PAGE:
Laughing at my actions as I tried to make each Transormer into the smallest it could go, no way, could I do it for most of them, because, while the earlier ones were just twist and fold over, the later ones were pull apart here and reconnect there and I COULD NOT FIGURE THEM OUT!

So, my revelation regarding the imaginary super/underworld of the boy-child of the 90s and early 00s was that the imagination and ingenuity connected with the toys was somewhat of an education for him and it explains the seeming to be in another world when in the presence of family.

Boys (no matter the age) are always off in their heads destroying evil, saving the world, or just plain winning/conquering something. If a boy only has a stick to wield, he will imagine it a bazooka. (and I don't mean bubblegum).

All this to say, I now have a bit of insight into the molding of our boys into warriors by the "enterainment/corporate fantasy industry" but do not mean to be taking anything away from any of your experiences or the younger generation either. It is what it is, and from all I can discern from the behavior of the men on this site, you all can and do live outside the fantasy world, now, and I find your posts to be those of fine, upstanding, gentlemen.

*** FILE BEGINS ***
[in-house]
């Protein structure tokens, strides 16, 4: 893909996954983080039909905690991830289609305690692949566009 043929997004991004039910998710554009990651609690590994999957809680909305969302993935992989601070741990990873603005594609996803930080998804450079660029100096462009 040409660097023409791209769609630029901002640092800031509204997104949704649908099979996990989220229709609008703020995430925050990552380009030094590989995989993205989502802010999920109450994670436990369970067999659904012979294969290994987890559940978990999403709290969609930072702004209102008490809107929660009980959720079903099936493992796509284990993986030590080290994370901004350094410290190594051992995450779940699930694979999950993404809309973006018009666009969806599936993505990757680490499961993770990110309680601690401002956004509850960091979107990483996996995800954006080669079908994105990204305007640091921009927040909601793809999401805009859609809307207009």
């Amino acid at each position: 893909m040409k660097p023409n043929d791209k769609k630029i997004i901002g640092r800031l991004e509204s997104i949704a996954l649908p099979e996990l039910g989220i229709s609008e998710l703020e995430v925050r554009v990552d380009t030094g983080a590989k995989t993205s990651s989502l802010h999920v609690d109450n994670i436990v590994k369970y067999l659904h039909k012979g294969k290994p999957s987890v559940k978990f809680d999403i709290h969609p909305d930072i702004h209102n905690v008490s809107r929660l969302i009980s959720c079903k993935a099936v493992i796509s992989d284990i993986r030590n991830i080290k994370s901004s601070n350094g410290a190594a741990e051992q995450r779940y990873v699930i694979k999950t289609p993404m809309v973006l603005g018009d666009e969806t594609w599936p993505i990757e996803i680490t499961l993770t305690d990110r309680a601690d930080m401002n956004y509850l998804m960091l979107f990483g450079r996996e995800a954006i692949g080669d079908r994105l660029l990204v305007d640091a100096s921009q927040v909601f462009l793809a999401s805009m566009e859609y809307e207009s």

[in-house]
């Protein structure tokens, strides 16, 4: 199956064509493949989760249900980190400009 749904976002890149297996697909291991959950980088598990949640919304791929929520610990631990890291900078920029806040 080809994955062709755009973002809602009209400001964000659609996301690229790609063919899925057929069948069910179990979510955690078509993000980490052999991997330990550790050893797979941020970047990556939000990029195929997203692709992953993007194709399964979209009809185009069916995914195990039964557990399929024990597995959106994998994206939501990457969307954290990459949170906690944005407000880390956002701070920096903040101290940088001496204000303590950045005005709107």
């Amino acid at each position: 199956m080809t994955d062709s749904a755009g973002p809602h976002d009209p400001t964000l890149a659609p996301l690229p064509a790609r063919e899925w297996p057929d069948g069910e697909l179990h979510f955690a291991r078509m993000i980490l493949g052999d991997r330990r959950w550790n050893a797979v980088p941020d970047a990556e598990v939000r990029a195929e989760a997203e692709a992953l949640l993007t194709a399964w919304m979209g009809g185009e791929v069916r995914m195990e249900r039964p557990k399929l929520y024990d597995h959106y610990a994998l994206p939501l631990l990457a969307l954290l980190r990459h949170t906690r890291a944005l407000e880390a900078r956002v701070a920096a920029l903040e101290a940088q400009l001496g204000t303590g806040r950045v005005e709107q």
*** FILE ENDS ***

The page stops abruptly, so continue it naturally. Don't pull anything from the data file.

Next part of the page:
It is because of your reminscences that I softened from one who held in disdain these toys. I realize the lives of men can be filled with everyday drudgery and constant pulls to do this and do that for others or because of others. Backbreaking work in whatever endeavor that is often just a way to allow families to survive with some modicum of comfort. So, I salute you each today as you have a bit of leisure to remember what was a time of play-learning. And, I would assume and hope you are continuing that play-learning in whatever way you have
to do so.
S C







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Jim Plummer

USA
317 Posts

Posted - 03/05/2011 :  09:53:15  Show Profile  Reply with Quote
SC,has anyone ever told you, you're pretty cool? Well you are!
How do adult women feel about the toys of their youth. I guessing it's a little different.
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duane

381 Posts

Posted - 03/05/2011 :  12:05:02  Show Profile  Reply with Quote
quote:
Originally posted by S C Jones


Boys (no matter the age) are always off in their heads destroying evil, saving the world, or just plain winning/conquering something. If a boy only has a stick to wield, he will imagine it a bazooka. (and I don't mean bubblegum).